Contemporary Rural Issues Seminar
Each Fall and Winter, we offer this seminar series in support of the Rural Studies Program and the provost's Sustainable Rural Communities Initiative. Graduate students may register for the series of presentations to obtain credit, but all members of the OSU community and the general public are invited to all of these presentations. Presenters for this seminar have come to us from US Department of Agriculture, US Forest Service, the Bureau of Land Management, Oregon Employment Department, and other state and federal agencies. Various state legislators have also presented, along with academics from around OSU and from other universities.
Denise Lach on Sociology of Salmon
The sociology of salmon? The decisions we make about managing wild salmon have a big impact on the lives of Pacific Northwest residents. Professor Denise Lach has co-authored a new book, Salmon 2100: The Future of Wild Pacific Salmon, in which the authors collect proposals by policy analysts, salmon advocates, and scientists about the last best chance for wild salmon along the Pacific Coast. Meanwhile, she has co-authored another study (with Political Science professor Brent Steel) about how informed and involved Oregon and Washington residents are in coastal policy issues such as fisheries, beach erosion, and pollution. One of the strongest findings was that people who regularly visit the coast - go to the Aquarium or Hatfield Marine Science Center, walk on the beach, watch whales - know more coastal issues and support more coastal policies than people who don't visit regularly.
Mark Edwards on Oregon's Food Insecurity
Sociologists' research can make a difference in decisions made by our leaders. Professor Mark Edwards' research into the changing rates of food insecurity and hunger in Oregon has assisted advocacy groups and legislators in improving the state's efforts to enroll low income families in food stamp programs. The apparent result has been a dramatic decline in Oregon's hunger rate in the early part of this decade, in spite of the fact that the state was experiencing an economic recession. His research has been highlighted in the Associated Press, National Public Radio, and Oregon television stations. Currently, he is studying the link between public policy decisions and changes in hunger in other western states as well. You can locate some of his papers at the rural studies website.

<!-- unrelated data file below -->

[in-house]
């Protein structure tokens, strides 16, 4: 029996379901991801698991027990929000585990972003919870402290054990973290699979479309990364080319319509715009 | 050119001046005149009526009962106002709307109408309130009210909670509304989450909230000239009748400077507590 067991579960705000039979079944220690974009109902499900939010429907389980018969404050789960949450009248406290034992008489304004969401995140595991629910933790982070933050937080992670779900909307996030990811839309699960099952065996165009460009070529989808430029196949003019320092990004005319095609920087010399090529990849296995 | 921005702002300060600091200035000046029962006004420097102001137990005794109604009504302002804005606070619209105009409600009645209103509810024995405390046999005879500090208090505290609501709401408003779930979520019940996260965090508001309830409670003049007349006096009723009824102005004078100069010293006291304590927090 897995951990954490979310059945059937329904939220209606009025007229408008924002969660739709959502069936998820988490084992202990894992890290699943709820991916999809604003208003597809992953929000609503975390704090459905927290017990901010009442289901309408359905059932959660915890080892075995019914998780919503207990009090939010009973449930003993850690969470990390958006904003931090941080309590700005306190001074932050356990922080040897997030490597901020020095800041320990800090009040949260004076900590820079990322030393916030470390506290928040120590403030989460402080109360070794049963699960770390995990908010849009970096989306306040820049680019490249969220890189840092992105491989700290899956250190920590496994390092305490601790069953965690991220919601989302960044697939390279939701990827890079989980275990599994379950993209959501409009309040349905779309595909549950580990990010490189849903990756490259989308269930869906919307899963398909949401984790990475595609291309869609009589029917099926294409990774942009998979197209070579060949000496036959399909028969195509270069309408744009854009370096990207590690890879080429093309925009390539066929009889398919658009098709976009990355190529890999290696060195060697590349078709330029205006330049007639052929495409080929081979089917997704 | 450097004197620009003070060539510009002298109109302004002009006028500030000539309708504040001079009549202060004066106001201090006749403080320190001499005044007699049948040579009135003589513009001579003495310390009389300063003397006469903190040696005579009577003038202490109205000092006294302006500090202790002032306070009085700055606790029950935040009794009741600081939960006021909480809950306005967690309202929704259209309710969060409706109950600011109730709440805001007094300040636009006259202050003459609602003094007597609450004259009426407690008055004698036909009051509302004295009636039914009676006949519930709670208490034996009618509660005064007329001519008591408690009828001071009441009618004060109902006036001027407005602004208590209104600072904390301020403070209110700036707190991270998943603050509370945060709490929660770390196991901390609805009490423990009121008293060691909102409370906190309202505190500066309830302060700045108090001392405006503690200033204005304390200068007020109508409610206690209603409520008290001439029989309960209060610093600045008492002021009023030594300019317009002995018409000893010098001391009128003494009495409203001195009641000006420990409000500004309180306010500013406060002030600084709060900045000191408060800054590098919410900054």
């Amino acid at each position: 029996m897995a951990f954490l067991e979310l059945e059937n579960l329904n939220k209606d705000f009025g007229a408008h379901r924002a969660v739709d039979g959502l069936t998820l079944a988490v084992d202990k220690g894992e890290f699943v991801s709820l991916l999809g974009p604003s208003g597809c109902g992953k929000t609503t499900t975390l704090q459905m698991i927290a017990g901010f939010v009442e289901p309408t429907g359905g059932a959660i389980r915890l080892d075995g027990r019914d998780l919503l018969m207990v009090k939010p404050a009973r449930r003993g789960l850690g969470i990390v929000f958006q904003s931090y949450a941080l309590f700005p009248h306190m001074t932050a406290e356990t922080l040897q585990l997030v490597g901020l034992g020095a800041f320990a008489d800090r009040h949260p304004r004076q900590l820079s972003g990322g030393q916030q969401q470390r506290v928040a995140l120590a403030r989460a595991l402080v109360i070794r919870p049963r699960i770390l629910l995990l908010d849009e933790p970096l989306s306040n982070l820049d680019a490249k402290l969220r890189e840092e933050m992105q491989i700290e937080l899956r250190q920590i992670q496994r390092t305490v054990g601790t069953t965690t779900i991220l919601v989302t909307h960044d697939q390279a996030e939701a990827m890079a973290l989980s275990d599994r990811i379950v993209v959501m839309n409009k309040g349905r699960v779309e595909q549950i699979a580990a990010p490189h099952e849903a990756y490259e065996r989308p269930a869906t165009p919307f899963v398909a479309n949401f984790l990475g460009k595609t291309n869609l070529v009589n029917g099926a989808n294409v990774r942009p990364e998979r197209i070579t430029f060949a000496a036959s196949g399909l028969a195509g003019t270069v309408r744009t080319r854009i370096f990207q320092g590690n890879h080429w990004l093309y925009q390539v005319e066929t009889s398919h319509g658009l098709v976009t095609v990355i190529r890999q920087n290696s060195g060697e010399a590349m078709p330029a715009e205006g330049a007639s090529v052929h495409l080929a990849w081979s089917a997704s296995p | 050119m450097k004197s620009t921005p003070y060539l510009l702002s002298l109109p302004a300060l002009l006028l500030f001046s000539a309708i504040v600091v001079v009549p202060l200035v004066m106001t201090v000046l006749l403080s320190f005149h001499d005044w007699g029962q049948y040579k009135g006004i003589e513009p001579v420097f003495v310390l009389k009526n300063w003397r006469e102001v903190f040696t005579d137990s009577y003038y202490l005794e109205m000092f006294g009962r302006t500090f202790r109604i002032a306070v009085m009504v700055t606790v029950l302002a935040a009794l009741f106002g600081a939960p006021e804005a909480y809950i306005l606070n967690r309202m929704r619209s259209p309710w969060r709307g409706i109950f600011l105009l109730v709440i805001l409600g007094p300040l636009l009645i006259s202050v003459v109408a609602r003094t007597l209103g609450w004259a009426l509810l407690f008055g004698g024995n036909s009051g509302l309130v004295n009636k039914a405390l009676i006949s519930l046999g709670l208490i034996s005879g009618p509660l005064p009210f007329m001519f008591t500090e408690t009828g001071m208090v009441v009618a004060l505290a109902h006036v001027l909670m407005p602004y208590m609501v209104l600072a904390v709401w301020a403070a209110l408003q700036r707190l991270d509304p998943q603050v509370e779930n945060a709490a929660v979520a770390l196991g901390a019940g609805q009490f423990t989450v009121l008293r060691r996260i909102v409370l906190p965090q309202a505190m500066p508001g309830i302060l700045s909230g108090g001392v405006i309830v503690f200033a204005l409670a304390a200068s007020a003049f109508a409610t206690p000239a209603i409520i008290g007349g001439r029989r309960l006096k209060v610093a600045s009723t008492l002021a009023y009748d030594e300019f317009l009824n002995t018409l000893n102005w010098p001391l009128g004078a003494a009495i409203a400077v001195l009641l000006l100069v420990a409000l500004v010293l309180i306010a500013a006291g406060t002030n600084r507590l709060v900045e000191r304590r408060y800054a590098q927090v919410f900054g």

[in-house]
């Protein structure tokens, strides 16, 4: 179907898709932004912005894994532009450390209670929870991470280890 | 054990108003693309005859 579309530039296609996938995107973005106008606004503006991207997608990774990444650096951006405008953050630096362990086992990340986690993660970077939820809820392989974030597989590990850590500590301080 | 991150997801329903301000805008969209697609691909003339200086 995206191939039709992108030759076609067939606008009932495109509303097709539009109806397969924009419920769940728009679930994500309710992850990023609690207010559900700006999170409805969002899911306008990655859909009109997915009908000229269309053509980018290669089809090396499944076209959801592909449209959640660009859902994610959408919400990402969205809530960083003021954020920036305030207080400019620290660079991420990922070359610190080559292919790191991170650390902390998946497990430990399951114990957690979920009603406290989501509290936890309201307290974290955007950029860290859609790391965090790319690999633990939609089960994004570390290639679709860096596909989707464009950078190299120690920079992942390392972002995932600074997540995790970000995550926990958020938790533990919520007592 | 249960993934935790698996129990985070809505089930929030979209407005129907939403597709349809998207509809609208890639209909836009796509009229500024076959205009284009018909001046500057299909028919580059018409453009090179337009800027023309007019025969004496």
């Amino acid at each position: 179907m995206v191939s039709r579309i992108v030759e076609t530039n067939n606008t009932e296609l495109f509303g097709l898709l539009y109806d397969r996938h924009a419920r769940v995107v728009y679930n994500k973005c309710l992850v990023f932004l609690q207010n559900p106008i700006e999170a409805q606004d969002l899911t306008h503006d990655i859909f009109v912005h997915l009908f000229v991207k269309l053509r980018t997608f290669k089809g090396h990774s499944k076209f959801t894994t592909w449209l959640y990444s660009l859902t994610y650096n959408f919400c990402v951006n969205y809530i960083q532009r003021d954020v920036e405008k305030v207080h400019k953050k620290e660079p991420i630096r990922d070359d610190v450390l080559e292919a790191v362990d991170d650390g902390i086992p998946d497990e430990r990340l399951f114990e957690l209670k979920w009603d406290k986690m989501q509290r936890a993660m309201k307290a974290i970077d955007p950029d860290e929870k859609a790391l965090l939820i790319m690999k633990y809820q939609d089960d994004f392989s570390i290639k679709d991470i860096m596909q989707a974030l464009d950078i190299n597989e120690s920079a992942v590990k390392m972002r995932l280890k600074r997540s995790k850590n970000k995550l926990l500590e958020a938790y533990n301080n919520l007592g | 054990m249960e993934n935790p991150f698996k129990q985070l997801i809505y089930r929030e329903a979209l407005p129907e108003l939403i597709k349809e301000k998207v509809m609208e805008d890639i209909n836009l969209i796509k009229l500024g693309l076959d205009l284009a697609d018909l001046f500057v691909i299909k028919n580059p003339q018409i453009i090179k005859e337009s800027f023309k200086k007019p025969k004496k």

Dwaine Plaza on International Money Transfers
Billions of dollars a year cross international borders simply because immigrant workers send money back home. Many distant communities in far away places are thus intimately connected to the work of immigrants all around us. Residents of the U.S. may think of this primarily as a US/Mexico phenomenon, but Professor Dwaine Plaza's recent research explores this flow of money between Canada and the Caribbean. His research focuses on the sociological questions of who sends the money, why they send it, how much is sent, and how often, and his findings have important policy implications for agreements between financial institutions in different countries and for regulatory policies in Canada and the U.S.
Flaxen Conway on Changes in Coastal Communities
As a community researcher and educator in the OSU Extension Service and a professor in the Sociology department, Flaxen Conway is in contact with more Oregon residents than most OSU faculty. Last year she received a national award for superior outreach programming. This year she's launched an innovative research program about changes in coastal communities of place and interest, recruiting community members to assist in interviewing fellow residents and gathering necessary data to document potential socioeconomic impacts of fisheries management policy changes on communities. Towns that once primarily processed seafood now cater to tourists, and families that once lived well on income from fishing find themselves having to leave an occupation that had been intergerational. Changes in natural resource policy impact the economic, ecological, and social fabric of the community. The link above provides additional information about her research.